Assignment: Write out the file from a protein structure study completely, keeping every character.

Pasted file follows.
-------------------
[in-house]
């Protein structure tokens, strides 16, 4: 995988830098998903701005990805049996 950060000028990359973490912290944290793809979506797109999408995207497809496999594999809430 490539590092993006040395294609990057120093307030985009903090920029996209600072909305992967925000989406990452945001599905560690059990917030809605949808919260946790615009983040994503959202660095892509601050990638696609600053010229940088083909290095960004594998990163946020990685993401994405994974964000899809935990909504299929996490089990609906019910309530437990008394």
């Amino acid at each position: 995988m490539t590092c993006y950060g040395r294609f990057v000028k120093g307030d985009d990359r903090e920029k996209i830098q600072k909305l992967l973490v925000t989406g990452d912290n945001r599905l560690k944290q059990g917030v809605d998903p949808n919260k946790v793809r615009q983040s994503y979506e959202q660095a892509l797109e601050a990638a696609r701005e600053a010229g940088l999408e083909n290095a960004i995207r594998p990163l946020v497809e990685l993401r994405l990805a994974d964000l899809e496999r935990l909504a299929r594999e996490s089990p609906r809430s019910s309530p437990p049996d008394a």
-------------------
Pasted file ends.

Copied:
[in-house]
């Protein structure tokens, strides 16, 4: 995988830098998903701005990805049996 950060000028990359973490912290944290793809979506797109999408995207497809496999594999809430 490539590092993006040395294609990057120093307030985009903090920029996209600072909305992967925000989406990452945001599905560690059990917030809605949808919260946790615009983040994503959202660095892509601050990638696609600053010229940088083909290095960004594998990163946020990685993401994405994974964000899809935990909504299929996490089990609906019910309530437990008394």
């Amino acid at each position: 995988m490539t590092c993006y950060g040395r294609f990057v000028k120093g307030d985009d990359r903090e920029k996209i830098q600072k909305l992967l973490v925000t989406g990452d912290n945001r599905l560690k944290q059990g917030v809605d998903p949808n919260k946790v793809r615009q983040s994503y979506e959202q660095a892509l797109e601050a990638a696609r701005e600053a010229g940088l999408e083909n290095a960004i995207r594998p990163l946020v497809e990685l993401r994405l990805a994974d964000l899809e496999r935990l909504a299929r594999e996490s089990p609906r809430s019910s309530p437990p049996d008394a």